While QuarkXPress may have been the dominant application in publishing for over a decade, it seems to be falling from grace. Some bad business decisions, coupled with poor customer support and an unexciting and late port to Mac OS X, have damaged Quark’s foothold in the industry. Adobe has been the biggest single beneficiary of this process, but one major newspaper group, Metro International has chosen another path.

UK readers may be thinking of the Metro newspapers available in several cites in Britain. Though they have the same name as Metro International’s titles, they are in fact a copy of the original idea to publish a quality free newspaper and are produced by the Daily Mail group.

As a result of Quark’s dropping of the ball, many newspapers and magazines are moving away from XPress, including some high-profile titles. The Guardian is moving editorial production to InDesign, and in the magazine world, Macworld, Cosmo Girl and, as reported in Macworld online the entire BBC Magazines portfolio have all gone over to Adobe’s side.

Also kissing goodbye to Quark is the international free distribution newspaper Metro. Launched in 1995 in Stockholm, Metro was a new concept in newspaper publishing. Prior to its arrival, free distribution newspapers were poorly produced, thinly-veiled advertising vehicles disguised as newspapers: they tended to have more in common with junk mail than a newspaper that people would pay money for. Metro did things differently, focusing on short news items rather than “advertorial” or lifestyle puff-pieces – and now it’s doing layout differently.

Despite Adobe’s recent high-profile gains, Quark still remains the industry standard – so why did Metro decide to move away from it? According to IT director Jirka Jirout, there were several reasons: “First, QuarkXPress doesn’t support Unicode and documents from different regional mutations and is very poor in a truly international environment.”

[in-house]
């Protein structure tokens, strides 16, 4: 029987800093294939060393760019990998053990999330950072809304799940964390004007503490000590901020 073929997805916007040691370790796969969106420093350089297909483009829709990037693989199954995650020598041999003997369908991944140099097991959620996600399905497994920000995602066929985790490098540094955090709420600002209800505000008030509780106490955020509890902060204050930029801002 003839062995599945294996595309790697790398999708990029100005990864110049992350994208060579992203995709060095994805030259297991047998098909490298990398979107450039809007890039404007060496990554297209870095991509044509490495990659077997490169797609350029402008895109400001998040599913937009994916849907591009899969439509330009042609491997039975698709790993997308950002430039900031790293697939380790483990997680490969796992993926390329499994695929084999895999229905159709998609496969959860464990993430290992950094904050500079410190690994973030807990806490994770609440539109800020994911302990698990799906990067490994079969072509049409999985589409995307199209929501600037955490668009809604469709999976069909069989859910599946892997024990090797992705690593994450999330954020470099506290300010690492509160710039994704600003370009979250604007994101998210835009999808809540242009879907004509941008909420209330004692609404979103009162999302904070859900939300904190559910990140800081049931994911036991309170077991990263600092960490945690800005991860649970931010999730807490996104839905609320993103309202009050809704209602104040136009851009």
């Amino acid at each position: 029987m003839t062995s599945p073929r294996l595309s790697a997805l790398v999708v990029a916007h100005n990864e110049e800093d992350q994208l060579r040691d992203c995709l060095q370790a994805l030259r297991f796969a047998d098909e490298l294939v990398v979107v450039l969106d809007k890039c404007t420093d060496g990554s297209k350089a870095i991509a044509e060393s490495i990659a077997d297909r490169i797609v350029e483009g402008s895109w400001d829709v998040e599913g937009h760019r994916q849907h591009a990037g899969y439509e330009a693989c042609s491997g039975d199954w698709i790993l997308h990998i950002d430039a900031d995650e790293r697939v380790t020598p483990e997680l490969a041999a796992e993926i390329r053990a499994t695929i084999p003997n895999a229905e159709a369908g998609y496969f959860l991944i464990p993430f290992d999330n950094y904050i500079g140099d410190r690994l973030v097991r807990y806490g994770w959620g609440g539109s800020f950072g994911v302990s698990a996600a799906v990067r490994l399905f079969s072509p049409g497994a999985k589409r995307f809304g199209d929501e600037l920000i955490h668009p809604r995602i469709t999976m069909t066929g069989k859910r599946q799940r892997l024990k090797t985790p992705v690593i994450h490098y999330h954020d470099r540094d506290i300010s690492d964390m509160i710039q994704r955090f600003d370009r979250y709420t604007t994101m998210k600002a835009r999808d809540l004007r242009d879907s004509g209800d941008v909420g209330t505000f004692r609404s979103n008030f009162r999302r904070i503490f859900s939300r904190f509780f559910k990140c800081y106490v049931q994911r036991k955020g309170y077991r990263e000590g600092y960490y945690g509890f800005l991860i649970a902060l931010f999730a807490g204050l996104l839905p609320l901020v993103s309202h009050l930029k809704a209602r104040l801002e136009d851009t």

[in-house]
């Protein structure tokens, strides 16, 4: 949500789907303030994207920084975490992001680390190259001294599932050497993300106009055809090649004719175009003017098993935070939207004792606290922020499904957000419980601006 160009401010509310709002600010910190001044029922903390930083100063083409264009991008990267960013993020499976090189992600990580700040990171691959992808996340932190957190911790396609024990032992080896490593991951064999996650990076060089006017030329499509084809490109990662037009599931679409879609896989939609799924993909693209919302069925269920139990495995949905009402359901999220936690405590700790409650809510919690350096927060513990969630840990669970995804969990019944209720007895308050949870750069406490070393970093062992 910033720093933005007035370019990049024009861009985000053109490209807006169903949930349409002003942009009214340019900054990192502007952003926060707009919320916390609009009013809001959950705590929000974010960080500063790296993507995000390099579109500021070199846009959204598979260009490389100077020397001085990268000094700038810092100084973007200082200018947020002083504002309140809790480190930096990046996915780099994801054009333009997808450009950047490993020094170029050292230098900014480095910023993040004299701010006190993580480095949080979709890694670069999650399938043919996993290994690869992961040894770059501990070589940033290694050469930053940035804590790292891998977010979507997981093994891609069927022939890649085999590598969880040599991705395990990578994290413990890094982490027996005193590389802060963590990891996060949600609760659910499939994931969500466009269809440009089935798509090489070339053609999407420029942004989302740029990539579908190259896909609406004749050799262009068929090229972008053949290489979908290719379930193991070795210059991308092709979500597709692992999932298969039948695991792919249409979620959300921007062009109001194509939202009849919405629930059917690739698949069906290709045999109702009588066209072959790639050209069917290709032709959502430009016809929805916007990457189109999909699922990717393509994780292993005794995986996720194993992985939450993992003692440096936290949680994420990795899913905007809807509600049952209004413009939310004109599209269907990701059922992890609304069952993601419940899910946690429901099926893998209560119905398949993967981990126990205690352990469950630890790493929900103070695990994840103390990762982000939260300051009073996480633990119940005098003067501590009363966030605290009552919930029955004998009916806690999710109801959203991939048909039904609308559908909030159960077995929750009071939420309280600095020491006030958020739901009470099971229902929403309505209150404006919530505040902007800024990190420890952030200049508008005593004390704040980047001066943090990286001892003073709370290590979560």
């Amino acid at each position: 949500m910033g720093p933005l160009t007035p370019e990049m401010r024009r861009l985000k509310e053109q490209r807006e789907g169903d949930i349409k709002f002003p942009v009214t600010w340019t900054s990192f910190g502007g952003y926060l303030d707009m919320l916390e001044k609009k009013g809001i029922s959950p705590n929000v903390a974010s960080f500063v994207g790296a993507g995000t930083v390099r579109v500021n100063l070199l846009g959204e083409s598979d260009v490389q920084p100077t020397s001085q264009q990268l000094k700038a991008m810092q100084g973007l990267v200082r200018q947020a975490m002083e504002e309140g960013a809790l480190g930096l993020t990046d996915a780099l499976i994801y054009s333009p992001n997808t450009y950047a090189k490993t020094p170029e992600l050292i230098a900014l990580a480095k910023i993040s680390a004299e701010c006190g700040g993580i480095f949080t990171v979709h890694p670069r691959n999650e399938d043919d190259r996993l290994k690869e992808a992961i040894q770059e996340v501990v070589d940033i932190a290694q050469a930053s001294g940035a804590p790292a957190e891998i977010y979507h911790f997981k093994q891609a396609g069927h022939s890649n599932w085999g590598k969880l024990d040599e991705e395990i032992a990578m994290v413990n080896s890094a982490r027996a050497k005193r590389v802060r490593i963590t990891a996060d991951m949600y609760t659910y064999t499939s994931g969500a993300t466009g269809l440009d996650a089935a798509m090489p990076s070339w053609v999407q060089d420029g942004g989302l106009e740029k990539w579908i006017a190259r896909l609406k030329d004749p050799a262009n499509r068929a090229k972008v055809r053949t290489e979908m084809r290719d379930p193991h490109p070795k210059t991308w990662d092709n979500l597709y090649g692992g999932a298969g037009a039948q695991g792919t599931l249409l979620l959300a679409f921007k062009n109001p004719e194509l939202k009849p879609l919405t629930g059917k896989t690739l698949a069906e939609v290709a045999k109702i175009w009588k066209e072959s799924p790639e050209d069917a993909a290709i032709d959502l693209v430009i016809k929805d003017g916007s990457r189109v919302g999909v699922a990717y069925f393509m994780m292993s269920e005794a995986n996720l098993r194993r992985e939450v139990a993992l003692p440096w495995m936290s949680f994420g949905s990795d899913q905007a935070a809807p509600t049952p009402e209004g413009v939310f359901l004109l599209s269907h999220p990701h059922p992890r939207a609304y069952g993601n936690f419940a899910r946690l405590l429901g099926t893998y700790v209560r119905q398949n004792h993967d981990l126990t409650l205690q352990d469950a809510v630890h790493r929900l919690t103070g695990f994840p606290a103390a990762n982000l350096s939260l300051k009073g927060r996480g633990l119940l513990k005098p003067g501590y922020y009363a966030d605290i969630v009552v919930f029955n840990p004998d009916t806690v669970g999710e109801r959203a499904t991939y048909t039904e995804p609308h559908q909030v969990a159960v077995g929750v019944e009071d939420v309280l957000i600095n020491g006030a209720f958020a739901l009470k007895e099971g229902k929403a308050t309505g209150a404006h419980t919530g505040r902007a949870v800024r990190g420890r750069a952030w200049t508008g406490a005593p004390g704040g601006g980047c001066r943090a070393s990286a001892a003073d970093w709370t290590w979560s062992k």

Design issues

Jirout goes on to criticize the application’s design: “From a technical point of view, XPress is extremely poorly written. Versions 5 and 6 aren’t very stable, and the fact that they don’t the use operating system’s services even for the basic GUI drawing is really surprising. It’s also sensitive to system upgrades, particularly in localized versions such as Central European. Unfortunately, this hasn’t changed with XPress on Mac OS X. The crash log shows that XPress is basically doing everything itself, including very low-level stuff.”

Quark certainly seems to have burned a lot of bridges in the publishing industry: “Quark is unreliable as a company,” Jirout says. “We had to wait three months for delivery of paid licences in Hong Kong, which almost jeopardized the Metro launch and caused us enormous problems. Add to this some known comments of Mr. [Fred] Ibrahimi [Quark Inc’s chairman] and our patience with them has ended.” Jirout’s remarks echo those of many former Quark-users who have criticized the company in professional forums and blogs all over the Internet, but is dissatisfaction with Quark enough of a reason to contemplate a change?

The impetus for Metro’s switch actually came from a move by Apple: “The initial impulse was approaching a necessary switch to Mac OS X, because of Apple’s ceasing production of OS 9-bootable Macs," says Jirout.

Why, however, did Metro not choose Adobe InDesign? With staff working on editions across the world in languages including English, French, Dutch, Polish, Spanish and Danish, producing the newspaper would be difficult enough – but there are also several editions of Metro in parts of the world such as Greece, Korea and Hong Kong that don’t use the Roman alphabet, putting even more strain on the layout software and editorial staff. Unicode seemed to be the answer.